Additionally, we examined the change between pre-stroke and 90-day UWmRS (Δ) by age and TICI score. As seen in figure 2B, a significant interaction was observed in UWmRS change between age and TICI (P=0.0228). Specifically, for every 1 year increase in age, the change in UWmRS decreased 0.011 points (95% CI −0.01 to −0.02) in those in the TICI 2b group (P=0.0002). No significant relationship was observed between age and UWmRS change for the TICI 0-2a or 2c/3 groups (P=0.4725 and P=0.7691, respectively). As indicated in figure 2B, the change between pre-stroke and UWmRS is largely unchanging across ages for TICI 0-2a and 2c/3. Thus, the mean change in UWmRS for the TICI 0-2a group was −0.59 points (95% CI −0.43 to −0.76) and −0.24 points (95% CI −0.17 to −0.31) in the TICI 2c/3 group, a statistically significant difference (P<0.0001). This relationship was also confirmed when dichotomising age at 80 years: no difference was observed between those over and those under 80 years of age for TICI 2c/3 and 0-2a (P=0.999 and P=0.999, respectively); a difference was observed for 2b (−0.64, 95% CI −0.81 to −0.47 vs. −0.28, 95% CI −0.37 to −0.18, P<0.0045).
As with mRS change, UWmRS change, in the TICI2b group, age seemed to have a deleterious influence, such that with each 1 year advance in age, the increase in mRS change worsened and approached the value of mRS change in those in the TICI 0-2a group, while those in the TICI 2c/3 group seemed to be resilient to increasing age (ie, relationship between age and UWmRS is flat) (see figure 2B).
In order to show that the likelihood of achieving complete (mTICI 2c/3) recanalisation was not a function of age, we examined this relationship as well. As shown in figure 3, there was no relationship observed between TICI score and age (P=0.8118). Older patients were as likely to achieve complete recanalisation as younger patients in our series.
In this series, we show that patients with mTICI 2c/3 levels of recanalisation have similar outcomes irrespective of age, whereas patients with mTICI 2b recanalisation have worse outcomes with increasing patient age. This held true for both the standard categorical mRs as well as the utility weighted scale, and also for the absolute score at 90 days as well as the change from baseline. Importantly, there was not an age-dependent relationship on the likelihood of achieving mTICI 2c/3 recanalisation. That is to say, the likelihood of procedural success was not a function of age. Indeed, there appears to be a greater benefit of complete recanalisation in older patients than younger ones.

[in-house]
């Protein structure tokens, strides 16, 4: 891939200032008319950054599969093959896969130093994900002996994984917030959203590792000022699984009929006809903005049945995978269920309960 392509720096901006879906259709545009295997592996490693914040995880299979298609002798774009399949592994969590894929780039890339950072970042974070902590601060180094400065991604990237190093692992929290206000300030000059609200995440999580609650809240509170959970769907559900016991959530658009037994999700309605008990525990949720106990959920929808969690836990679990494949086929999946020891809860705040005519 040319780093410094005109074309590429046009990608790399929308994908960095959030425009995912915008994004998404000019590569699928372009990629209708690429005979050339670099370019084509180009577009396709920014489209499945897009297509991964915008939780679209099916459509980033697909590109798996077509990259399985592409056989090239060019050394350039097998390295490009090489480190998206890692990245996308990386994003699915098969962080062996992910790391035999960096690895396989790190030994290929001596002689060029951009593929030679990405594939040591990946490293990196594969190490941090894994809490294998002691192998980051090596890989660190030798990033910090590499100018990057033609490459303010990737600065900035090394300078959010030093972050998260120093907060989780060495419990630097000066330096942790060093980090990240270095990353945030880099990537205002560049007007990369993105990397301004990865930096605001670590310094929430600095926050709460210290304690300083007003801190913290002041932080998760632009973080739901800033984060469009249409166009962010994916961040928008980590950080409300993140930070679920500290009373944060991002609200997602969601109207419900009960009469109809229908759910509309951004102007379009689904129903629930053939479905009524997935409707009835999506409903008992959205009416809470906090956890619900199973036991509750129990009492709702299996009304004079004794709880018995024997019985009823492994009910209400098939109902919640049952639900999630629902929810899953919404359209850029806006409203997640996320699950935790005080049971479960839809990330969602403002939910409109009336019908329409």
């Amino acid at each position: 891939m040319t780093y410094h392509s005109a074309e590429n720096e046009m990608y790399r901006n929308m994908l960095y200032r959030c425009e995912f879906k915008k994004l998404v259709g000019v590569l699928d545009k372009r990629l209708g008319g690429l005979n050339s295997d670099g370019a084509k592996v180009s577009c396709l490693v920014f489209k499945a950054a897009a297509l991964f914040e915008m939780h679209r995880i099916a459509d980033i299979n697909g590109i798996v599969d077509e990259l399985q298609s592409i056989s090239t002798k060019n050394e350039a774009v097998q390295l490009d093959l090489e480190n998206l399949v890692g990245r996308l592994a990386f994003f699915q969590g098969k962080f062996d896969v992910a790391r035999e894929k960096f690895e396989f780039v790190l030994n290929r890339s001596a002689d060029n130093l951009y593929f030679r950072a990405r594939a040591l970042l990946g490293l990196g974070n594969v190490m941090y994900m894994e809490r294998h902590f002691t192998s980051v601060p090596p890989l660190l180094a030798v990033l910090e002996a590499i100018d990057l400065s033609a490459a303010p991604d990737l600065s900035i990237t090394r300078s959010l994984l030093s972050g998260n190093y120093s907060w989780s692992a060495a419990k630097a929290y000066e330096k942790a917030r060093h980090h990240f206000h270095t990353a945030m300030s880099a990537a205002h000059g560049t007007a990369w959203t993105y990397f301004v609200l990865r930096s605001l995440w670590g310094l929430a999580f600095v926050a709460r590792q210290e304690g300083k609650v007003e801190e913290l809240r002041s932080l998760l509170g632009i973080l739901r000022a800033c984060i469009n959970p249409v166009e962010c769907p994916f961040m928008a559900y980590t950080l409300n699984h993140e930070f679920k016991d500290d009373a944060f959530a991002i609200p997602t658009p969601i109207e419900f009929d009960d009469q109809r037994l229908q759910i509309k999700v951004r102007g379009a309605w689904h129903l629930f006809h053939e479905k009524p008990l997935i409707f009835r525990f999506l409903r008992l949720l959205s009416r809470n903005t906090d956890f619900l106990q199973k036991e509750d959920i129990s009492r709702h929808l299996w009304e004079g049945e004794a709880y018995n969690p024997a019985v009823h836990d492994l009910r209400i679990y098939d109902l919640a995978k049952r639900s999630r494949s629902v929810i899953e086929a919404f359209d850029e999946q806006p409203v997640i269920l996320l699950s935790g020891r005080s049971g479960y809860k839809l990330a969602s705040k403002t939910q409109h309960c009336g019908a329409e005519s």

We believe these results are relevant to the modern thrombectomy era for a variety of reasons. First of all, this underscores the importance of separately reporting mTICI 2b versus mTICI 2c/3 recanalisation in all future series of thrombectomy. As others have suggested, we believe that mTICI 2c should be the goal of thrombectomy.21 Additionally, further maturation of thrombectomy techniques may allow greater rates of mTICI 2c/3 reperfusion, and evaluation of the relative efficacy of novel techniques should account for the age of the patient. As our results highlight, achieving mTICI 2b reperfusion in an 80-year-old patient is not the same as in a 50 year old.
As previously discussed, studies by Singer10 and Kurre22 have shown worse outcomes despite recanalisation in older patients but both of those grouped mTICI 2b/3 together, rather than examining them separately. The relationship between pretreatment infarct size and outcomes has also been examined as a function of age. Ribo and colleagues suggested the concept of a Maximal Admission Core Lesion Compatible with Favorable Outcome (MALCOM), using CT perfusion derived measurements of infarct core.23 They showed that in octogenarians, the MALCOM was 15 mL compared with 40 mL in younger patients. Similarly, Hwang showed a lower likelihood of achieving independence in those older than 75 years old, with a more restrictive baseline DWI ASPECTS and core lesion size than in the youngest group.24